Congestion Charge exempt cars - hybrids out, diesels in

5 January 2011

There’s a surprisingly large selection of fossil-fuelled cars that are now exempt from the London Congestion Charge, assuming owners are willing to register and pay £10 to appear on the guest list.

At least one model of all of the following cars will qualify:
Audi A3, Citroen C3, Citroen DS3, Fiat 500, Fiat Punto, Ford Fiesta, Lexus CT 200h, Mini, Seat Ibiza, Seat Leon, Skoda Fabia, Smart ForTwo, Toyota Auris, Toyota iQ, Toyota Prius, Vauxhall Corsa, Volvo C30, Volvo S40, Volvo V50, VW Golf, VW Polo.

If you’re wondering which are the best and worst congestion-charge exempt cars, read my follow-up post for details.

Citroen DS3 in London

For most of the above it’s only the most frugal model in the range that sneaks in with the required 100g/km-or-lower CO2 emission figure and Euro V cleanliness. Look for the green, blue or eco specials, with the stop-start option-box ticked in some cases or browse the government’s list of Band-A cars. Be careful what you choose, though — not all of the above will be very nice to drive because quite a few eco specials are underpowered, over-geared, or both.

Plug-in electric cars can still drive into the CC zone for free but lots of hybrids that used to qualify for free entry no longer meet the criteria — previous-model Priuses, most Lexuses and lots of Honda hybrids fart out too much carbon and will now have to cough up for the charge. Some, like the Mk2 Prius and Honda Insight, miss out by a margin smaller than 5g/km.

Toyota Prius Mk2 and Mk1

Owners of these unfortunate hybrids who are already registered under the old alternative fuel exemption (like me) can continue to nip into the zone without charge, but this special dispensation ends in December next year and can’t be transferred if the car is sold.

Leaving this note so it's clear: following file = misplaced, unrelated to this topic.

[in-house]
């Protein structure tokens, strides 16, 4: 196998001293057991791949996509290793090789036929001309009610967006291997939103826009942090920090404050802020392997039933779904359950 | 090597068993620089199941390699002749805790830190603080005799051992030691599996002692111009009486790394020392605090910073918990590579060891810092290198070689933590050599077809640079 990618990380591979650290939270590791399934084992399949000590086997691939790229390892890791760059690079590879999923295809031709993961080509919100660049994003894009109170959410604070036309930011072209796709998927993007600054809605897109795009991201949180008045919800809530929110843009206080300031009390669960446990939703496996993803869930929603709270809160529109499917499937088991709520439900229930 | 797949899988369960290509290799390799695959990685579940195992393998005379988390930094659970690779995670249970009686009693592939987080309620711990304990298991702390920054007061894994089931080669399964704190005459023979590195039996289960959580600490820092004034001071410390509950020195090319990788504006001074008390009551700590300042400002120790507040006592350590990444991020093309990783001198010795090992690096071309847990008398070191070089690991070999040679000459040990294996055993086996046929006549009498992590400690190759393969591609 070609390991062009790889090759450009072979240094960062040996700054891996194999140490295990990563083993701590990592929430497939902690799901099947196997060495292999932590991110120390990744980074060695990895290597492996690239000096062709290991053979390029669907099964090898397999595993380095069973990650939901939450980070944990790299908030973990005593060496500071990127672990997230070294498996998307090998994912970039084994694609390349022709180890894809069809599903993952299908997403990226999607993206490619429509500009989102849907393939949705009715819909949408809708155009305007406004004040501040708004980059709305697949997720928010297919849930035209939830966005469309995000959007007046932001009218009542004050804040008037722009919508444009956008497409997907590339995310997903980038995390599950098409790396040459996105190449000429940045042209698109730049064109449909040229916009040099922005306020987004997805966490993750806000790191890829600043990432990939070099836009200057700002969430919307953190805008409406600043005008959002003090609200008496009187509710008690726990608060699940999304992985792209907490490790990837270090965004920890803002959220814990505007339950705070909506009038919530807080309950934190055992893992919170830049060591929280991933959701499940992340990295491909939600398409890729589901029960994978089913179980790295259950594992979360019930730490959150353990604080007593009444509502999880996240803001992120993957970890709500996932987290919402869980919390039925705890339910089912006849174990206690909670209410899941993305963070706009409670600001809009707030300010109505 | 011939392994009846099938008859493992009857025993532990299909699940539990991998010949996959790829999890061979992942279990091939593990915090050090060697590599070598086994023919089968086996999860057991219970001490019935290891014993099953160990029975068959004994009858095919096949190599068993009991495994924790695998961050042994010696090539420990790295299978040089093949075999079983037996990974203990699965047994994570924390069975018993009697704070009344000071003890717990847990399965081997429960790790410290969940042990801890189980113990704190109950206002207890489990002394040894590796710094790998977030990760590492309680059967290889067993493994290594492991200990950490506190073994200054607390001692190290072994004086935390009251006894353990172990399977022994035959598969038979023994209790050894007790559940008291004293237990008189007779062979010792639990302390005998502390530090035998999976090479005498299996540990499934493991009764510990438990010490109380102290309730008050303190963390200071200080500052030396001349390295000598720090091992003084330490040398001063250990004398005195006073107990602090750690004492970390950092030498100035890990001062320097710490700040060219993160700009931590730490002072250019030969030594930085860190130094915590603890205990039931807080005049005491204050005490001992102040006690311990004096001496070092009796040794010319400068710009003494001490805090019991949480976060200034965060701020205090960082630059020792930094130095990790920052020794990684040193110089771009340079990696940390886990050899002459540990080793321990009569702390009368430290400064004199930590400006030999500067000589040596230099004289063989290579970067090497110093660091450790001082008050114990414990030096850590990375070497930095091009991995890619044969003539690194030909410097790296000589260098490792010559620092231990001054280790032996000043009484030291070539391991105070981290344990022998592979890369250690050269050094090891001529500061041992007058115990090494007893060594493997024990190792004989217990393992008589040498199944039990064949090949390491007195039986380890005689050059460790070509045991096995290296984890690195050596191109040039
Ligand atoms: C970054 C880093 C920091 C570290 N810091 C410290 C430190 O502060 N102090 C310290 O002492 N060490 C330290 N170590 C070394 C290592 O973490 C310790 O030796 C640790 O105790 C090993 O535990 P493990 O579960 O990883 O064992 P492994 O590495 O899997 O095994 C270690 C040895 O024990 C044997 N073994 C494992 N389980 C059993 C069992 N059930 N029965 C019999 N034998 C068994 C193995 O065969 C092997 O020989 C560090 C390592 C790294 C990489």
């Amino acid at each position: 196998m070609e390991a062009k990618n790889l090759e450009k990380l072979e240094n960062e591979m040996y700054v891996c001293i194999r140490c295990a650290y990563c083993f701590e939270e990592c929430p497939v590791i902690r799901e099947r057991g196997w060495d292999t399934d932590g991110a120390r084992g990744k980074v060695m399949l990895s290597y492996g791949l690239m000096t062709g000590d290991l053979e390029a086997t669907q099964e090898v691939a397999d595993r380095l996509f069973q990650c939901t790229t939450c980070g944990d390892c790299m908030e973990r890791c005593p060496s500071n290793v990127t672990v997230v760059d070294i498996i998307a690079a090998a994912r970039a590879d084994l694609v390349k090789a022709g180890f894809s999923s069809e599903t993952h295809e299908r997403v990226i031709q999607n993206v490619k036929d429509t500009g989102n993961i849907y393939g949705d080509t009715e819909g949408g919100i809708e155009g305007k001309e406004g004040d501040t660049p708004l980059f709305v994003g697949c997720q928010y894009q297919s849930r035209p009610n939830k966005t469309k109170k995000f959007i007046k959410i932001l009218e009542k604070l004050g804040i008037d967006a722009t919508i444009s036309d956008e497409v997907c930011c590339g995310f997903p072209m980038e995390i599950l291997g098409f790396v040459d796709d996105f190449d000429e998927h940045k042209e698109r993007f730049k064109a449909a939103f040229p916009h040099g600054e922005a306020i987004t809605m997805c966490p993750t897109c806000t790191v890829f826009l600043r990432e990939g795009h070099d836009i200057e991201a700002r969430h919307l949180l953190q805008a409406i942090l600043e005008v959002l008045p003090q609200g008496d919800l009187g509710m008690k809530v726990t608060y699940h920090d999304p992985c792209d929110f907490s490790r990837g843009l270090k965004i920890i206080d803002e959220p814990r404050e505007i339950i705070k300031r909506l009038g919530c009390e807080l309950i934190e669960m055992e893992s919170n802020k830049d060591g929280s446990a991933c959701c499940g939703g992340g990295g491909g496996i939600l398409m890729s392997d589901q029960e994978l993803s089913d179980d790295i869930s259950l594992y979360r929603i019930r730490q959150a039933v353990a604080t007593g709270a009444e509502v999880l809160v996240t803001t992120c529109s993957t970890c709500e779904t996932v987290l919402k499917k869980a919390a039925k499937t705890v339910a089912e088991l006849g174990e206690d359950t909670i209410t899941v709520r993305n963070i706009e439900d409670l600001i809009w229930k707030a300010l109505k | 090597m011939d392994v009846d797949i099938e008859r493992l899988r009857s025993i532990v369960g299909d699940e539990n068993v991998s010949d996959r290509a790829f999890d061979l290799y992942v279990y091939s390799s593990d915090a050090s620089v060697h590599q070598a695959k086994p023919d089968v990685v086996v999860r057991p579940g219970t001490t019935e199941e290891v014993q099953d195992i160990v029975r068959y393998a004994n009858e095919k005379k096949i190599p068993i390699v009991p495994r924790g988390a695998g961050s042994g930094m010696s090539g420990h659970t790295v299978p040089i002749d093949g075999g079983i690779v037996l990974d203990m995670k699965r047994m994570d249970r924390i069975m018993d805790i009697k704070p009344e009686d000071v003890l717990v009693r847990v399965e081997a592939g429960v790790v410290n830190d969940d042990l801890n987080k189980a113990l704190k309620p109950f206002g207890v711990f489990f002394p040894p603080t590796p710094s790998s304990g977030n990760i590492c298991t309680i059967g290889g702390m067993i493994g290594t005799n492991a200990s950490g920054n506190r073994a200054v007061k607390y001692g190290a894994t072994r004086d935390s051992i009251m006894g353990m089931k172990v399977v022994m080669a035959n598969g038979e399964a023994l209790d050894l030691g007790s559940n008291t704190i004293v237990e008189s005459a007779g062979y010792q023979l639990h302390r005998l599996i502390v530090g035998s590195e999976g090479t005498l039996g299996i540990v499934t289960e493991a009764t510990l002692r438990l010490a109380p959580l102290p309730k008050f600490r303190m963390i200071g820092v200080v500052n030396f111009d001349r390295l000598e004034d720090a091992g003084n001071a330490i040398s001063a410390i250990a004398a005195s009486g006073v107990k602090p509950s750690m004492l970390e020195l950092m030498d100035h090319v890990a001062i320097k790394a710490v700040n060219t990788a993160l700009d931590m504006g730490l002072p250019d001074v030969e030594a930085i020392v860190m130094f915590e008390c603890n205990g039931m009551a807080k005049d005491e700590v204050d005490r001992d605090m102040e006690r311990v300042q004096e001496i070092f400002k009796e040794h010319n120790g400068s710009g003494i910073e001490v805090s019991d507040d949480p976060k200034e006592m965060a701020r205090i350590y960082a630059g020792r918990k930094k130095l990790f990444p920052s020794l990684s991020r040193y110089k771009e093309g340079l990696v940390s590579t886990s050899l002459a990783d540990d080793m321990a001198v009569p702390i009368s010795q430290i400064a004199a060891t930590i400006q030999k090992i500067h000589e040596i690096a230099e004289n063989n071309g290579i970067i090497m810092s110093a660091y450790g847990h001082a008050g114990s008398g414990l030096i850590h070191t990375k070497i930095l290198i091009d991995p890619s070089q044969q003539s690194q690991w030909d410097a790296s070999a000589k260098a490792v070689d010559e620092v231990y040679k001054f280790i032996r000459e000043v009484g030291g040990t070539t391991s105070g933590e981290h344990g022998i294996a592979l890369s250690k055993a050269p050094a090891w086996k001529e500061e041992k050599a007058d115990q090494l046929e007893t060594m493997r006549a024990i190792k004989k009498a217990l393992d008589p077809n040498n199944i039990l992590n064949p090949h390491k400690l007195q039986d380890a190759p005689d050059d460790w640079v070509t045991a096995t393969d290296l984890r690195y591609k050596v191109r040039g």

From the current list of options, I’d probably plump for the Auris hybrid – I really enjoyed driving it last year, and it’s really very clean.

The Smart ForTwo and Toyota iQ are also very well suited to London motoring, particularly when it comes to finding an elusive kerbside parking slot when you get to wherever you’re going. Unfortunately in the Toyota’s case you have to opt for a manual gearbox to get under 100g/km, and cog-swapping by hand is not ideal when crawling from traffic light to traffic light, hour after hour.

It’s also worth remembering that small diesels equipped with particulate filters are not ideally suited to pootling about in London. DPFs do need to be given the odd high-speed blast to heat up the exhaust and keep the filter working properly.

Never mind the question of air quality. Alas, the new rules seem set to make the smog we call air in the Capital even worse.


Anonymous said...

Surely policy aims to address greenhouse gas emissions too, so placing a cap on CO2 makes clear sense?! A lifecycle assessment of a Lexus hybrid producing nearly 200 gCO2/km shows it is far more environmentally damaging than a small diesel car.

If you are concerned about air quality emissions, it the EU Euro Emission Standards that need to be tightened I say. Cars exempt under the GVD must meet Euro 5 emission levels.

Clive Sinclair said...

ALL vehicles should pay the Congestion charge. After all, all vehicles cause congestion - which is what the name implies.

An electric Nissan Leaf takes up more road space (congestion) than a powerful Brabus Smart car. So why should the Nissan Leaf driver not pay.

I Councils were serious about reducing congestion AND CO2, then cars would be banned from all city centres - forcing users to use public transport

Anonymous said...

How many Toyota Prius 2003 to 2009 models are now NOT exempt to come in to London CC. How green is it to go dispose of all of them for new ones, 59 plate onwards ?
The 2003 to 2009 model is over the CO2 count by 4g of CO2. I think this is one big con !

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